WHAT MARY DID: Our last look at John 19 revealed two courageous men. Chapter 20 opens with a glimpse of a courageous woman. Her name was ”Mary of Magdala” (1), and it must have taken considerable courage to be out in Jerusalem that early morning, ”while it was still dark”. But those forgiven much, love much, and that was Mary Magdalene. Bob Goff wrote a book entitled, ”Love does”. Love cannot stand idly by when there are duties to be performed; good deeds to be done. What will your love drive you to do this day? It may take courage. (Incidentally, many Christians through the centuries have reported the wonderful spiritual revelations they have had in the early part of the day.)
WHAT MARY SAW: She ”saw that the stone had been removed from the entrance” (1). The tomb was a cave cut out of the rock. I have read that the stone placed in front of this tomb would have been heavy. It fitted into a groove that went slightly downhill, and probably took several men to roll it into place. This was a security measure to prevent grave-robbers from successfully pursuing their disgraceful aims. But Mary saw that the huge, heavy stone placed in front of Jesus’ grave had been rolled away. All four gospels report this to be the case, and the fact that the grave was empty. Someone observed, ”The stone was rolled away, not to let Jesus out, but the church in.”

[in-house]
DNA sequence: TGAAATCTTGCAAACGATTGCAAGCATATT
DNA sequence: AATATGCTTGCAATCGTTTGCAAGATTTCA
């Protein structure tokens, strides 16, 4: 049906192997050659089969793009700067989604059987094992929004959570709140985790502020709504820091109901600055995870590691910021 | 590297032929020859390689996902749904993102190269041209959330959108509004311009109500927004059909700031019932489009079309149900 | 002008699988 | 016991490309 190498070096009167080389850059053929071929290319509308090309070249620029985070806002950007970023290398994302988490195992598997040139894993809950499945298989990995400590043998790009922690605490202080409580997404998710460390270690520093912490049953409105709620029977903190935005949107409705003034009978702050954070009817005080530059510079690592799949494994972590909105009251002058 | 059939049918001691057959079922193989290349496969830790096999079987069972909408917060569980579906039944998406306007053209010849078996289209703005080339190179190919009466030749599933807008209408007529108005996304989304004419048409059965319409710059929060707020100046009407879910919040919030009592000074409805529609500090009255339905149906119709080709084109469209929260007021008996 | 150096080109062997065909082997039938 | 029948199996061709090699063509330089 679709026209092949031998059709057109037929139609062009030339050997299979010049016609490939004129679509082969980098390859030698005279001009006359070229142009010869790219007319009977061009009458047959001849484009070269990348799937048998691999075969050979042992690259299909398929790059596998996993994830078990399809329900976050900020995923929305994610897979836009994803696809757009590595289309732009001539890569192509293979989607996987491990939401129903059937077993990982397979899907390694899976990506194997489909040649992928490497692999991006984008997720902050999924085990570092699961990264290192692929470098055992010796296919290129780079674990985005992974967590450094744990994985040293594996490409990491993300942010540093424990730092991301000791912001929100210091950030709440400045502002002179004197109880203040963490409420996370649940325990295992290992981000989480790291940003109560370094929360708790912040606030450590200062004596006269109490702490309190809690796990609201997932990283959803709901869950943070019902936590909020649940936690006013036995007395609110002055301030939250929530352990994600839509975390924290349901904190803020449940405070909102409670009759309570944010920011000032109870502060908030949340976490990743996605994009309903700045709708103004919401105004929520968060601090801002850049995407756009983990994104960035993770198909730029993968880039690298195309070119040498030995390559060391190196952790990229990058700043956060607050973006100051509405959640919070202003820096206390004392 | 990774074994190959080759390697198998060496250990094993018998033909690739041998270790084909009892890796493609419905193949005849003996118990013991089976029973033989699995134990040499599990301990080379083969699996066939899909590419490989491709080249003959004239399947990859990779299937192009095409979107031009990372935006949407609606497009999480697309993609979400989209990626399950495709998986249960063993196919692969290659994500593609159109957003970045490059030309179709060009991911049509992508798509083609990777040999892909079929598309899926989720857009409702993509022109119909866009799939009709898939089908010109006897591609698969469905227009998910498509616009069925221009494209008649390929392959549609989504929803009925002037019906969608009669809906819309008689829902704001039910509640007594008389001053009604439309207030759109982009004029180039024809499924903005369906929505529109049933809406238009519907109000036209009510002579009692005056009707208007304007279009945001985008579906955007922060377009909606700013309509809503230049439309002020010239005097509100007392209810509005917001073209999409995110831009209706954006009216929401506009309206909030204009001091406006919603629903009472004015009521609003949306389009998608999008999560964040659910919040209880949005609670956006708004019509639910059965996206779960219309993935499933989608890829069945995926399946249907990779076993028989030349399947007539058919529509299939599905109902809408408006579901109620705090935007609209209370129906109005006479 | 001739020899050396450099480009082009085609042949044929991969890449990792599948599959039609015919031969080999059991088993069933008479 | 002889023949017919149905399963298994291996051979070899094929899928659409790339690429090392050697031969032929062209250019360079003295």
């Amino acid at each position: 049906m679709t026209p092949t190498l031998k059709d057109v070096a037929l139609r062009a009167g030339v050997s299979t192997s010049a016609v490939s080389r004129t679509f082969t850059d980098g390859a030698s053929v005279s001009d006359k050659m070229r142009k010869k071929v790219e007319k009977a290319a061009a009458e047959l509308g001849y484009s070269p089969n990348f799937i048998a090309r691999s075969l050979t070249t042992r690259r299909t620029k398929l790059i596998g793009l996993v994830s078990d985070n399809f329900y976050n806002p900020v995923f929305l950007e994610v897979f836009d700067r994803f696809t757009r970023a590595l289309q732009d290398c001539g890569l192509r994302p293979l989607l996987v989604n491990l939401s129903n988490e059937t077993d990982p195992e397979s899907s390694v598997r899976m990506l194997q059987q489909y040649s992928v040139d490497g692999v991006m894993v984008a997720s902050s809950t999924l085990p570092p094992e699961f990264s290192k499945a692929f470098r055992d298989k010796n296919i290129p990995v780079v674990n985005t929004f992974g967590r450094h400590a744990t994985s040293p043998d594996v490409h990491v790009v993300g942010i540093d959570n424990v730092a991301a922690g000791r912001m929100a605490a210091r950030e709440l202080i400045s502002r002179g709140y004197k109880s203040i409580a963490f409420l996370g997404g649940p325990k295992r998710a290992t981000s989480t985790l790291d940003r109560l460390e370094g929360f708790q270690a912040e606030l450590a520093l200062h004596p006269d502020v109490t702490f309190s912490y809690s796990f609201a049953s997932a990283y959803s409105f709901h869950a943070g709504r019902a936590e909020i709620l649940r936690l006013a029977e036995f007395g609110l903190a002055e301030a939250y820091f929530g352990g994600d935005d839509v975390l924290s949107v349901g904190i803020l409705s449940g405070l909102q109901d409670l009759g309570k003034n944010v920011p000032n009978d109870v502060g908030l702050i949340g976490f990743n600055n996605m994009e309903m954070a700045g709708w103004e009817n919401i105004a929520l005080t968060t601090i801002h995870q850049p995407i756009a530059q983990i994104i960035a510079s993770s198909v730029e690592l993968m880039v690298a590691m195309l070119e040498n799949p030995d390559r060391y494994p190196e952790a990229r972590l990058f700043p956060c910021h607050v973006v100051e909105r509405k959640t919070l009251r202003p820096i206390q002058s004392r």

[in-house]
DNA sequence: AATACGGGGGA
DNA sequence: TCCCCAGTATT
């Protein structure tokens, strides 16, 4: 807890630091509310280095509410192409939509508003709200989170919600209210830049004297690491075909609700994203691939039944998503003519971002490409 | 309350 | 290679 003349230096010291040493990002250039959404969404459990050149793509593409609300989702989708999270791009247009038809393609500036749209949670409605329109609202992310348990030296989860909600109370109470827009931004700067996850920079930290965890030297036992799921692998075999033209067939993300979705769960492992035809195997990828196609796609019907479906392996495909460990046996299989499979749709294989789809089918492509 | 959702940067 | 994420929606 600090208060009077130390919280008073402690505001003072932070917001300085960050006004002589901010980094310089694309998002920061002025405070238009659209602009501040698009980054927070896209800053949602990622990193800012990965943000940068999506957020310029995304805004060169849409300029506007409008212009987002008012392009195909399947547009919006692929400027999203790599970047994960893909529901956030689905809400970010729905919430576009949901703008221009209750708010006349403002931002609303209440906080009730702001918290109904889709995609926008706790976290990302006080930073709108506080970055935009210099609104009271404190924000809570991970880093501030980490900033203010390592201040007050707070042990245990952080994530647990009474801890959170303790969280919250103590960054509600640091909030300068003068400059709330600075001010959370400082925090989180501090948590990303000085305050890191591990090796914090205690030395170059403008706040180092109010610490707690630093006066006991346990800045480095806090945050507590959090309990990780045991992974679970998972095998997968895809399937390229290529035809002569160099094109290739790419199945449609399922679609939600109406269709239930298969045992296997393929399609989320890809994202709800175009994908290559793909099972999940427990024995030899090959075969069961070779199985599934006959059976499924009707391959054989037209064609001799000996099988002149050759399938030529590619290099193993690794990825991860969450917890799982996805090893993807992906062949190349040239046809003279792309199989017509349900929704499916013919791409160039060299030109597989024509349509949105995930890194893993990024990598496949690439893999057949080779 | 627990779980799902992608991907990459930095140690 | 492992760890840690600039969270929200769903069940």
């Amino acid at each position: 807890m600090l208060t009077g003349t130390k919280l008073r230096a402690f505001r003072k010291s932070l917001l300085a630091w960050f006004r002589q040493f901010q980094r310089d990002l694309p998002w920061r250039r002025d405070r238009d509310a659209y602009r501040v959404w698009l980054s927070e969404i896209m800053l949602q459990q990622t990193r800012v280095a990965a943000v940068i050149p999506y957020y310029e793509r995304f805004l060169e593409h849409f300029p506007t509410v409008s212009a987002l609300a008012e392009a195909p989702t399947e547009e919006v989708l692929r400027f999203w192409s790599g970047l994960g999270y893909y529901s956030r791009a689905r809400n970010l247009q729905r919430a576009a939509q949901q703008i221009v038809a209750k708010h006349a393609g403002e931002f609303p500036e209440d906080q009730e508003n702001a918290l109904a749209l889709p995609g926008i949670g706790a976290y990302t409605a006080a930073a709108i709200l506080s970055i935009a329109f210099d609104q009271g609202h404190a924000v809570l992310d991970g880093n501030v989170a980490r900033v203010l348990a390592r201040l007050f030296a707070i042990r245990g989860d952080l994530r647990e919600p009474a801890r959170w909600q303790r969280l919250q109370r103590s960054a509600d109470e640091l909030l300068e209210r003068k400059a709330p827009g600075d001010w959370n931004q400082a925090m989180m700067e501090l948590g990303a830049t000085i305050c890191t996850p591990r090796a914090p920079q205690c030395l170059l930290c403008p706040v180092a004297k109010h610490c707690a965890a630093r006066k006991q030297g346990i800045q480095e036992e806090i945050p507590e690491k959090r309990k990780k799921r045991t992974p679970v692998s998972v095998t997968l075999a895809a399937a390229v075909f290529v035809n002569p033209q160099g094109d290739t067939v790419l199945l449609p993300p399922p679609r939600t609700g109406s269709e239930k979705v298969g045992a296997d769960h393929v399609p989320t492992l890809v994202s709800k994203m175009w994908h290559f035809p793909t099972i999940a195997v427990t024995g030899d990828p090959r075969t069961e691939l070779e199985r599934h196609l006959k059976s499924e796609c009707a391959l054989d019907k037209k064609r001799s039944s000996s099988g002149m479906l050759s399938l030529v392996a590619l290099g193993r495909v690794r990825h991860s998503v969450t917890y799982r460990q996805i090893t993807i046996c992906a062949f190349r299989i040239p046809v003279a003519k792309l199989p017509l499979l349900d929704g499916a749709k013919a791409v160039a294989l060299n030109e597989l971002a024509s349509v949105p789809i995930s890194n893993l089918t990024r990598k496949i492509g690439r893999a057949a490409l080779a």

WHAT MARY SAID: She hurried off and reported her staggering discovery ”to Simon Peter” and the beloved disciple (2a). She does not specify in her breathless outpouring who ”They” are, or who ”we” are (2b). We know from elsewhere that others were with Mary that morning (Matthew 28:1; Mark 16:1 and Luke 24:1). And we also know that no-one took Jesus out of the tomb except the Father and the Holy Spirit. Mary appears in John as the first apostle; an apostle to the apostles – a messenger, a ‘sent one’. It’s fascinating that the first witnesses to the resurrection were women, and a woman’s testimony was not accepted in a Jewish law court. You surely would not invent a story like this? Would you not try to edit out the unacceptable bits?
This I can say for sure: it’s good to make haste to spread the good news of the empty tomb. When we hear it we should ‘run’ to check it out; to examine the evidence. This matters so much. It’s been pointed out that there is more running in John 20:1-10 than in the rest of the gospels put together.
Professor Joad was a philosopher at London University, and a broadcaster. He was once asked, ”Which figure of history would you most like to meet, and what question would you put to him or her?” He replied, ”Jesus of Nazareth. And I would ask Him, ‘Did you or did you not rise from the dead?’ ”
RUN to see for yourself!